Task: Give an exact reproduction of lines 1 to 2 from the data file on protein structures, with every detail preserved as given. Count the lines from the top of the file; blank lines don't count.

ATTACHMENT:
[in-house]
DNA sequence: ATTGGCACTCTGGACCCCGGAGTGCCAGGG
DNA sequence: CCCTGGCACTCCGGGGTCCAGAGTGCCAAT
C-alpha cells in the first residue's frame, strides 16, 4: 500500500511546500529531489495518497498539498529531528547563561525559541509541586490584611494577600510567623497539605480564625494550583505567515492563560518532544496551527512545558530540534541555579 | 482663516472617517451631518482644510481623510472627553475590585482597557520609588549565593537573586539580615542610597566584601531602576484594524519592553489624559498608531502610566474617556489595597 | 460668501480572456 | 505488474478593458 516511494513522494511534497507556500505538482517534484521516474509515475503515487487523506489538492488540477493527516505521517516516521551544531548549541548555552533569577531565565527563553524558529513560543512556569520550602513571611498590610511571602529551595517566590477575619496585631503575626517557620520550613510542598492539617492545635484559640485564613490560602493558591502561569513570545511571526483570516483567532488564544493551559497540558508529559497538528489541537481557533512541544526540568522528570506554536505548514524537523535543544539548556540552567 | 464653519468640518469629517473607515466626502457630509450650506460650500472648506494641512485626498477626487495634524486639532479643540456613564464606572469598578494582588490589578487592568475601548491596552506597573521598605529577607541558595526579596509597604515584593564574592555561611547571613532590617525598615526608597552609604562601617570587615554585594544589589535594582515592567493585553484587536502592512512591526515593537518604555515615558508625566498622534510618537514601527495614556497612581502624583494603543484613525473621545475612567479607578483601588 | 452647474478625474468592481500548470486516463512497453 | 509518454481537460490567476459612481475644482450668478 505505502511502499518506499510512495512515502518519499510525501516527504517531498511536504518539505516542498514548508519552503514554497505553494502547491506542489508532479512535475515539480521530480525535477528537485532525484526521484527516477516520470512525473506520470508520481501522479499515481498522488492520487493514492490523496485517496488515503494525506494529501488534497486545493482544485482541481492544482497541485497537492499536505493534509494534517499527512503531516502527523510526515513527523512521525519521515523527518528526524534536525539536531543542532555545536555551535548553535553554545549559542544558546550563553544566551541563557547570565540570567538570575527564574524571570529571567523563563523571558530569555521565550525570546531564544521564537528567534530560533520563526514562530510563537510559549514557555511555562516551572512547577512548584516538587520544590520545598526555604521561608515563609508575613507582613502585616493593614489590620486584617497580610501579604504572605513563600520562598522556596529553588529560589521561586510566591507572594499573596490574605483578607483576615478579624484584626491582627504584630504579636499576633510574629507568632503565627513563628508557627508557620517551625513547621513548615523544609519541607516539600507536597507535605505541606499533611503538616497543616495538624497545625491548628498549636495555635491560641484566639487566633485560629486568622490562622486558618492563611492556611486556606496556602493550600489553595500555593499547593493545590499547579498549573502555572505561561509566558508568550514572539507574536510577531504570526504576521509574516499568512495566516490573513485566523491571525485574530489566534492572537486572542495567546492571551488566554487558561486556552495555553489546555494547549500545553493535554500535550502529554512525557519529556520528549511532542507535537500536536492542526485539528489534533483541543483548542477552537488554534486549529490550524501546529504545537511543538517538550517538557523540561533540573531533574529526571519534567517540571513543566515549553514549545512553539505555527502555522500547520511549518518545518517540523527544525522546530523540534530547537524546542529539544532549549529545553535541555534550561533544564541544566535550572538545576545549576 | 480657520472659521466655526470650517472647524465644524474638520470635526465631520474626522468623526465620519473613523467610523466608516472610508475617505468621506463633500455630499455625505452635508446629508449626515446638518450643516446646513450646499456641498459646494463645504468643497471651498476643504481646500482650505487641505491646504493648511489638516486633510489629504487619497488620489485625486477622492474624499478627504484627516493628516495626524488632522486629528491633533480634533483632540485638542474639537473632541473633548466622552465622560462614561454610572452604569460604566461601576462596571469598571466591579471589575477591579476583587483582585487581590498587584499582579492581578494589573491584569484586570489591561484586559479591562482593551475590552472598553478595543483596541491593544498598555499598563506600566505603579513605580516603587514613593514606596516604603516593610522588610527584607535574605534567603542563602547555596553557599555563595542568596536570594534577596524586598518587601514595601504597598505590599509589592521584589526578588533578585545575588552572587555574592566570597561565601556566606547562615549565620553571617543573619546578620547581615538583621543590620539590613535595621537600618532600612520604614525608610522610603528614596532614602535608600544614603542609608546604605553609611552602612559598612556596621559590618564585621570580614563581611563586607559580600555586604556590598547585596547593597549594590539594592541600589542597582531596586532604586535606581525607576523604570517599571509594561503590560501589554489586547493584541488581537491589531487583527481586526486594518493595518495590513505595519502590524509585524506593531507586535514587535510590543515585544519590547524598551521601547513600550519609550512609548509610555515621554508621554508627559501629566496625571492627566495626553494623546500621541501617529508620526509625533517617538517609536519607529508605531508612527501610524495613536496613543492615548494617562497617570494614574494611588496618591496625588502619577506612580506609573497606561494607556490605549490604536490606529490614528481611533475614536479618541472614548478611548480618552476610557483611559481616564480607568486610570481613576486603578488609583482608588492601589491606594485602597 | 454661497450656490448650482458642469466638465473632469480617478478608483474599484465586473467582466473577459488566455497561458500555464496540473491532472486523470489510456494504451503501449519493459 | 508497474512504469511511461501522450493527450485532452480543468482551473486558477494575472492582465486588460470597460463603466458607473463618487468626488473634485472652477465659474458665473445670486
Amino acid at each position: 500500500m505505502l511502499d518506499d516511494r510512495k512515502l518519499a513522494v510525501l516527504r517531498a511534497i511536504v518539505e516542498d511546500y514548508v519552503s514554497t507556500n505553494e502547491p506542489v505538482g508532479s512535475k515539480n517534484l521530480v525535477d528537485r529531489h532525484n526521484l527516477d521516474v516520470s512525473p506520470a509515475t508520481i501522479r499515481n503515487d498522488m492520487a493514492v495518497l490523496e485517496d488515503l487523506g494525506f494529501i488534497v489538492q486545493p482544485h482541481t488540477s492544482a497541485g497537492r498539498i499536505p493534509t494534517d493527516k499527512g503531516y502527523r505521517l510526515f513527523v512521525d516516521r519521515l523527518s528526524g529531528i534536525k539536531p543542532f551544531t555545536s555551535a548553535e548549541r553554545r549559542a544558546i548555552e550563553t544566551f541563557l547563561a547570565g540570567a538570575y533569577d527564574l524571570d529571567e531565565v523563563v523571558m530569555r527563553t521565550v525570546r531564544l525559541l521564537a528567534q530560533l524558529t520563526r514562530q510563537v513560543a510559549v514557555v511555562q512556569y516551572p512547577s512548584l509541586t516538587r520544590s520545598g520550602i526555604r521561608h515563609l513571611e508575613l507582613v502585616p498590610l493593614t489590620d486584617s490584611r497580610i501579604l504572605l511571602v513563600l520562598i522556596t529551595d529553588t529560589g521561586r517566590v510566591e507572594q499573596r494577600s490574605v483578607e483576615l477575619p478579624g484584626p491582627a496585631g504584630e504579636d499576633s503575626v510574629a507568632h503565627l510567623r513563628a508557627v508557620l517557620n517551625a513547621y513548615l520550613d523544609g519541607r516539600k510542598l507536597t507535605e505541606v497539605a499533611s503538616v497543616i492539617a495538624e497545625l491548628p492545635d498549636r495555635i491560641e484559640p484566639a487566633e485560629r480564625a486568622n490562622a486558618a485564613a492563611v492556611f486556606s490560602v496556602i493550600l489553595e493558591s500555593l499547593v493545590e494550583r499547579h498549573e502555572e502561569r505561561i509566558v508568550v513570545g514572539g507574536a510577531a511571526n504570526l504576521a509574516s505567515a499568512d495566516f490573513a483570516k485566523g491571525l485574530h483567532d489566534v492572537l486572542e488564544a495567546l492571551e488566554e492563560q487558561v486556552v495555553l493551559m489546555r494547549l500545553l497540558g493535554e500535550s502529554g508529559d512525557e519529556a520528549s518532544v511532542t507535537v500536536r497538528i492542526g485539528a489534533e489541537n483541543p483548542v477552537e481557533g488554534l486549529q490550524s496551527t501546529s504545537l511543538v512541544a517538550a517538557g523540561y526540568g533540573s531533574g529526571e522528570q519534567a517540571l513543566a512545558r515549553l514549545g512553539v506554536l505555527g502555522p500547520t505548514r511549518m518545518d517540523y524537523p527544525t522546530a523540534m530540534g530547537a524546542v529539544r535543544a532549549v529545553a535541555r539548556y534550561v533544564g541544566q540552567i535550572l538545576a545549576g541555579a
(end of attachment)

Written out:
[in-house]
DNA sequence: ATTGGCACTCTGGACCCCGGAGTGCCAGGG